The Horror Honeys: Supernatural Made For TV!

Supernatural Made For TV!

A Supernatural Honey Homage - by Suzanne

Inspired by GORE-geous Head Honey’s article about horror films to watch with your kids, I started thinking about the things that inspired me as a young horror devotee. Growing up in the 70s and 80s was a great time to discover and immerse in the genre. It was during this time that some genius came up with the TV Movie of the Week. Granted, there was some real trash produced, but, oh, the horror! Two hours, glued to the TV, getting scared out of your mind? Sign me up! OK, some of them aren’t all THAT scary, especially considering some of the theatrical fare at the time, but when you’re too young to go anywhere by yourself, you take what you can get. With that said, I have crawled through the recesses of my brain to dig up some of my favorites that follow the supernatural theme. 

Dark Night of the Scarecrow (1981) – Undoubtedly my favorite made-for-TV movie EVER, this is a yearly watch for me. Addled gentle giant, Bubba Ritter, accused of attacking a child, is hunted down and killed by a lynch mob before they even know the real story. Bubba then exacts his revenge from beyond the grave.  The premise is great and even though the production value is a little low, it’s still a better movie than 85% of what is churned out these days. It has a tremendous cast of character actors. Charles Durning plays the evil pedo-postman, Otis Hazelrigg, so well I still can’t watch him in anything without thinking of this. Honestly, I thought Larry Drake was really retarded between this and LA Law. Bubba is such a sweet and sympathetic character, your heart hurts for him and his mother. Not available on DVD until a few years ago, I wore out a bootleg copy I scored at a convention. This is a great add to your Halloween watch list.


Stranger in Our House (1978) – Also known as Summer of Fear, this early effort by Wes Craven is a winner. Linda Blair is Rachel, a teenager whose life begins to disintegrate after her family takes in orphaned cousin, Julia. When Julia begins to win over Rachel’s family, friends and even her boyfriend, Rachel pegs her cousin as a witch. Of course, everyone thinks she’s a jealous nutter, until it’s too late. Typical. Let’s face it, we’ve all had an older cousin or older sibling who was just a little bit better and we hated them for it. Granted, I never suspected my cousin of witchcraft. Everyone always thought I was the one possessed.

The Night Stalker (1972) – Ah, Karl Kolchak, how I love thee… I’m not sure I can adequately express my love for Darren McGavin’s street-wise, smart-assed reporter. This movie paved the way for a sequel, The Night Strangler in 1973, and then a short-lived TV series, Kolchak: The Night Stalker (1974-75), all starring McGavin. Kolchak hunted all manner of supernatural and otherworldly beings, from vampires and werewolves to zombies and ghouls. The two films were written by Richard Matheson and produced by Dan Curtis. The two worked together frequently to adapt Matheson’s stories to the small screen. Sadly, they opted out of the series so it was never quite as clever as the original material and didn’t last.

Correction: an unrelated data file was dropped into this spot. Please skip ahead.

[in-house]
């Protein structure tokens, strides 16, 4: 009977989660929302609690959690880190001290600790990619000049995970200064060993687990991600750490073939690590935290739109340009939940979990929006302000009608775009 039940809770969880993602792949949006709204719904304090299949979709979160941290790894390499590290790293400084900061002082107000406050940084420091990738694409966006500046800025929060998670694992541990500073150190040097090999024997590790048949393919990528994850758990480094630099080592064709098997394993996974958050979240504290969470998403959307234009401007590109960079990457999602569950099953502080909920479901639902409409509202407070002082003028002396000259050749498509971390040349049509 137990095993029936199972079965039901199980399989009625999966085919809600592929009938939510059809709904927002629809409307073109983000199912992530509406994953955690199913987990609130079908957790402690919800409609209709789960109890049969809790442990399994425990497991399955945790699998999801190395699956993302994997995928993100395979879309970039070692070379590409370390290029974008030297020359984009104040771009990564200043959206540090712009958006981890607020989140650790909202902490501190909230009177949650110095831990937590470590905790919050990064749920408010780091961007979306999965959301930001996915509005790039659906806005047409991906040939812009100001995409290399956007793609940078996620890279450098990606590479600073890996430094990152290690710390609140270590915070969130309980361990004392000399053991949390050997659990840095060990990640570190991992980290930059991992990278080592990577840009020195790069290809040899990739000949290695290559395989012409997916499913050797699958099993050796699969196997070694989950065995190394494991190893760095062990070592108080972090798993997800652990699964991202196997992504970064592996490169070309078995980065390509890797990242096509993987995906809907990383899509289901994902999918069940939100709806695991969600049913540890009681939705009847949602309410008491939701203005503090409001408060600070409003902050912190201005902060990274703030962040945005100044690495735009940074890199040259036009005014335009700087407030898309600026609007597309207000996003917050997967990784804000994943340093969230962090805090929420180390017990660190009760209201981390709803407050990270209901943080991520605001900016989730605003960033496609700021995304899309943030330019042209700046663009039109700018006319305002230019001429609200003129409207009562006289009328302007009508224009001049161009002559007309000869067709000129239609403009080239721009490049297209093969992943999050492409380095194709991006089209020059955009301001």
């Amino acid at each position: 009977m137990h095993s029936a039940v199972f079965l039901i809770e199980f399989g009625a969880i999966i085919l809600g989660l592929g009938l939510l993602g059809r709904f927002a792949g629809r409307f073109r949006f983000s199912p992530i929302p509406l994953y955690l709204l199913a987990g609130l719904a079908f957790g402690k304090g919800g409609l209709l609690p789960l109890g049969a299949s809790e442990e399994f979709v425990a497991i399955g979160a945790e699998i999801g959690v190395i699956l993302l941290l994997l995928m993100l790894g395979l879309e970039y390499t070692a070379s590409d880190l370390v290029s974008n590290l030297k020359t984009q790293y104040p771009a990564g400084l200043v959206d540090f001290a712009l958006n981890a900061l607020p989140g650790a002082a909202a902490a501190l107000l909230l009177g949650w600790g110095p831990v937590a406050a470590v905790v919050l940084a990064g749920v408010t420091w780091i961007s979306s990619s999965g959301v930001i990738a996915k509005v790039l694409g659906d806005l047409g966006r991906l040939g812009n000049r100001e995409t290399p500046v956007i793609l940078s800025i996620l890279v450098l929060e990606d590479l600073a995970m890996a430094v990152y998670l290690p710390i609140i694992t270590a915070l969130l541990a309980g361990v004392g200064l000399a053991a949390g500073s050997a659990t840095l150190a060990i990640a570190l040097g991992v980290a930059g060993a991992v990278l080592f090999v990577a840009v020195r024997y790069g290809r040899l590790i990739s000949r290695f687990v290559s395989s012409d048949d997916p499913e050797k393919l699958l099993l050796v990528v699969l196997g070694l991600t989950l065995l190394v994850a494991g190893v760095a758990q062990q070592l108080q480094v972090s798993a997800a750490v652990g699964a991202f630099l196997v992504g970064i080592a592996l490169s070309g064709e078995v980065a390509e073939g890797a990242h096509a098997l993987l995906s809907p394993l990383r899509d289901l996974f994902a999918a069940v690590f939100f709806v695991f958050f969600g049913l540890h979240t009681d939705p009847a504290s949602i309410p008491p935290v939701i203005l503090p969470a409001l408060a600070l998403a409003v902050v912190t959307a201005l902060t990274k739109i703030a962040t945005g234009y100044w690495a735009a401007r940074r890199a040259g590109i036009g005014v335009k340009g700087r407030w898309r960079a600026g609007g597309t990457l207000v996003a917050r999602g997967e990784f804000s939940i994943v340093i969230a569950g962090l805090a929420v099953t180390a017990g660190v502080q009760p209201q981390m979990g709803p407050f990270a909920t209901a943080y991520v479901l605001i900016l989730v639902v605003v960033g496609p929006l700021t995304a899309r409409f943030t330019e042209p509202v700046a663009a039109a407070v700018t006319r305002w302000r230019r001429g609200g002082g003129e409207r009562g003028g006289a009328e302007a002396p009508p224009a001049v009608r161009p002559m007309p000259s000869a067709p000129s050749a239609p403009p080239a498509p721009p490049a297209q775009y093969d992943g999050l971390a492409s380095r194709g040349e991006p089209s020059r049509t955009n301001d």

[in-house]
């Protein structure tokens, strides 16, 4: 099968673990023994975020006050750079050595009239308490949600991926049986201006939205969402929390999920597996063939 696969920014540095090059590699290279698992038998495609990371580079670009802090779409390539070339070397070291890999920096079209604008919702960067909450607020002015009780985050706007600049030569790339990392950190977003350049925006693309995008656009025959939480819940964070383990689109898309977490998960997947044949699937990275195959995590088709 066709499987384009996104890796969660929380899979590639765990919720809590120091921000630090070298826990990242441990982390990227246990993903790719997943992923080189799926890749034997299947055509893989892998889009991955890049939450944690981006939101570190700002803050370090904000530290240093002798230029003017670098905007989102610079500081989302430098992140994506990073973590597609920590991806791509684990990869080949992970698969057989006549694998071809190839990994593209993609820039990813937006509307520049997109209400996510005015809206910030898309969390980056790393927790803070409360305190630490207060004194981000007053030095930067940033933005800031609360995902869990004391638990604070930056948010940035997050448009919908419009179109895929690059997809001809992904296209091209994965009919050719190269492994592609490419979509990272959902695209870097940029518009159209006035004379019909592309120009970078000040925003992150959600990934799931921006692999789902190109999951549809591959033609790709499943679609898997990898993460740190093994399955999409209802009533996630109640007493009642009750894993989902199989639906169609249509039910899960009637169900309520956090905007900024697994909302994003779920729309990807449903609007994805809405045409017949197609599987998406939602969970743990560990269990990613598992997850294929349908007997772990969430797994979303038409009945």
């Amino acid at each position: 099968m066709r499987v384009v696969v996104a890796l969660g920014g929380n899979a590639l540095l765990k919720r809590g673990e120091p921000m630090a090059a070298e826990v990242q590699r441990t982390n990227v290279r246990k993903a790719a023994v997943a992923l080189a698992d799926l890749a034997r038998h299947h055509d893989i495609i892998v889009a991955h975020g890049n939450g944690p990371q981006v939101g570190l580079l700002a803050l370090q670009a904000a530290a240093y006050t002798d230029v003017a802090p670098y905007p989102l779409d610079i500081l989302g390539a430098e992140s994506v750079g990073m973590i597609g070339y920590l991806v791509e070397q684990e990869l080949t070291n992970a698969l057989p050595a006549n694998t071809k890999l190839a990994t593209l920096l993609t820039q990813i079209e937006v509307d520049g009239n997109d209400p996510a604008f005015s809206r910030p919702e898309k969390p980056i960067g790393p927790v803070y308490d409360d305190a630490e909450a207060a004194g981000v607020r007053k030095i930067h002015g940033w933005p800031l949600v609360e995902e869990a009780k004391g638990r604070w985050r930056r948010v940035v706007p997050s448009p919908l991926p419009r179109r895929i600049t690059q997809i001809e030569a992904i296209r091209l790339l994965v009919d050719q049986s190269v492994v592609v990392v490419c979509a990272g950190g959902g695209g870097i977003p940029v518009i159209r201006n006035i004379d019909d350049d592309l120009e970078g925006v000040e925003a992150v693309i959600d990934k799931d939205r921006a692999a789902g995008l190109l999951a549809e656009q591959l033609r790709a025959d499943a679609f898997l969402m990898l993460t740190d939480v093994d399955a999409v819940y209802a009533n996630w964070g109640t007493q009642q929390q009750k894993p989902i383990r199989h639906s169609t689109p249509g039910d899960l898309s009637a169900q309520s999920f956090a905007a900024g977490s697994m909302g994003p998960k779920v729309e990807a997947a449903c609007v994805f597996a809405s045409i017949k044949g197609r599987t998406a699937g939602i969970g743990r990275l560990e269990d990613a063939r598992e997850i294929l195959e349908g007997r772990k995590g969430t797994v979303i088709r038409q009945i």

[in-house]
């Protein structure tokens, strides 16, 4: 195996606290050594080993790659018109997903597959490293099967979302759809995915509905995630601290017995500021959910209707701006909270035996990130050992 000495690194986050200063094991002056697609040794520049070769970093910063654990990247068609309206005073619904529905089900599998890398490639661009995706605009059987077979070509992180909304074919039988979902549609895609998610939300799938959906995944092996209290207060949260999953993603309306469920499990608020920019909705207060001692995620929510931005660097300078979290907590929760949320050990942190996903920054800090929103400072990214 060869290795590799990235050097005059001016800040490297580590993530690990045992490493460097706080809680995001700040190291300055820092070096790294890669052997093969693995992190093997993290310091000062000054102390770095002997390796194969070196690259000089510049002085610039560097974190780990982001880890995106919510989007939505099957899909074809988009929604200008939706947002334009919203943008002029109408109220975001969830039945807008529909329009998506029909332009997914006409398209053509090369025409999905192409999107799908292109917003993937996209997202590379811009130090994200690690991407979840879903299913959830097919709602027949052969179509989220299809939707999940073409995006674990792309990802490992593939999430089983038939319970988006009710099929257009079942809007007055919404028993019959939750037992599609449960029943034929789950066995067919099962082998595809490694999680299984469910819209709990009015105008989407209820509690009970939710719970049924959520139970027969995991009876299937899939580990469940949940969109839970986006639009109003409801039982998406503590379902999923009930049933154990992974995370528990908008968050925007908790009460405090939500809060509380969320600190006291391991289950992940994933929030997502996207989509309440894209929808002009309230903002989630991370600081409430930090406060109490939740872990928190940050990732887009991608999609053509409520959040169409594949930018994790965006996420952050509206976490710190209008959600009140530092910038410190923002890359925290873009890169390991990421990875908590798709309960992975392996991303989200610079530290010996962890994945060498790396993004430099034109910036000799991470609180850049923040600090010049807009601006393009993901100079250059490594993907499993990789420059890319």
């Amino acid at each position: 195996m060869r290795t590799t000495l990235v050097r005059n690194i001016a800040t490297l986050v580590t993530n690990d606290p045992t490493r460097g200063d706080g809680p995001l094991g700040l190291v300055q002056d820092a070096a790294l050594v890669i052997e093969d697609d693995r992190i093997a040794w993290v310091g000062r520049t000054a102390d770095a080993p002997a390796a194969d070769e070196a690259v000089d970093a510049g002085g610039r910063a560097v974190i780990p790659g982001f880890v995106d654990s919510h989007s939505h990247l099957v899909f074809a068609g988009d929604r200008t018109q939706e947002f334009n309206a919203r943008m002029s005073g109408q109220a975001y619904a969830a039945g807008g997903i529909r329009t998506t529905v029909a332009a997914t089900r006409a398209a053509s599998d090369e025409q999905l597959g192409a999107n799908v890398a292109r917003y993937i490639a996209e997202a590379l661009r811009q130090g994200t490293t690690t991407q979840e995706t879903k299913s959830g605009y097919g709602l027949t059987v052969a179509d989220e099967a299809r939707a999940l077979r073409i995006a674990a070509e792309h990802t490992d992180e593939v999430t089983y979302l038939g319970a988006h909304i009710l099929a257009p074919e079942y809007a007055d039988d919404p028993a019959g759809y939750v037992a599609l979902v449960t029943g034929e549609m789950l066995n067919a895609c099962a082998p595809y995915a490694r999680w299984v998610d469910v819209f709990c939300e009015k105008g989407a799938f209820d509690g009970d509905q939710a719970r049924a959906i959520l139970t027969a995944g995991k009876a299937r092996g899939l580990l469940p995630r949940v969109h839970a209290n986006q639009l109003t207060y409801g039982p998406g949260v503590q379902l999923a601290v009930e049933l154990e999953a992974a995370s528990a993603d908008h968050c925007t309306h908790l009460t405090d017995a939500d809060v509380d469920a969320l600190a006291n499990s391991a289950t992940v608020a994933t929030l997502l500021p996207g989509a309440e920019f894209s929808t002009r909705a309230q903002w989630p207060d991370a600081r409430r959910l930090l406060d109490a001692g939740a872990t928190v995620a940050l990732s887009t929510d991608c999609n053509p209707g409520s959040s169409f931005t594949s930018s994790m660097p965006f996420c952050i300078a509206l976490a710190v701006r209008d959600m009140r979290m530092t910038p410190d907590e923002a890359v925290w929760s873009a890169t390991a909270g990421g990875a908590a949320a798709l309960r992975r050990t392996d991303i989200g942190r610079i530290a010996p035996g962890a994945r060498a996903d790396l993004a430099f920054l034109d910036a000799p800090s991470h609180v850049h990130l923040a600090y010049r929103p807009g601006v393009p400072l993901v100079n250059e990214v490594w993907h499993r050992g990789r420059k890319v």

Salem’s Lot (1979) – This was a mini-series based on Stephen King’s novel of the same name. I have great love for this movie, which is born more out of nostalgia than the quality of the film. While it does have some wonderful moments, I made the mistake of live tweeting this 3 hour extravaganza a while ago and realized, when REALLY watching it, it’s slow, sort of boring and there are a ton of technical mistakes. Still, VAMPIRES! I’ve always loved the Barlow makeup and James Mason hamming it up as Richard Straker. Plus, David Soul was a real hottie.

Don’t Go to Sleep (1982) – Not many people seem to know this one, but it’s pretty spectacular. Starring, a host of well-known actors, such as Valerie Harper, Dennis Weaver and Ruth Gordon, this film is about the loss of a child and family guilt. Oh, and ghosts. After the tragic loss of eldest daughter, Jennifer, a family tries to move on. There is much debate over who is really responsible, but Jennifer’s ghost, through her surviving sister, Mary, exact revenge on everyone involved so they can be together… forever. It’s a tense, well-acted thriller that leaves you wondering if there really was a ghost or if Mary is just bat-shit crazy.

Midnight Offerings (1981) – After Little House and Afterschool Specials, Melissa Sue Anderson threw her hat into the horror ring. This film came out the same year as Happy Birthday to Me, but unlike the aforementioned slasher, this is a tale of two witches. I remember this one mostly because it was an Ingalls vs a Walton, fighting over a (lesser known) Cassidy. Actually, it’s a pretty cool little movie that gives MSA a chance to be bad and ditch her good girl image. She portrays Vivian, a black witch, who doesn’t let anything stand in the way of her getting what she wants. Enter Robin (Mary McDonough), a white witch just coming into her powers. They fight for supremacy in their small town. As far as I can tell, it’s never been released on DVD so I’ve not seen it in a long time, but if anyone has a VHS and wants to burn me a copy, I’ll take it.

Gosh, I could go on, but you probably have other things to do. This is but a smattering of the fine frights TV had to offer "back in the day." With almost everything available on DVD these days, you can get the goodness without all of the commercial interruptions, 90 minutes of pure enjoyment. Not all of my favorites are of the supernatural variety and some are so well-known, you may not even realize they were made for TV.


Honorable mentions: Trilogy of Terror, Death at Love House, Bad Ronald, Duel, The Norliss Tapes, The Spell, The Initiation of Sarah and Are you in the House Alone?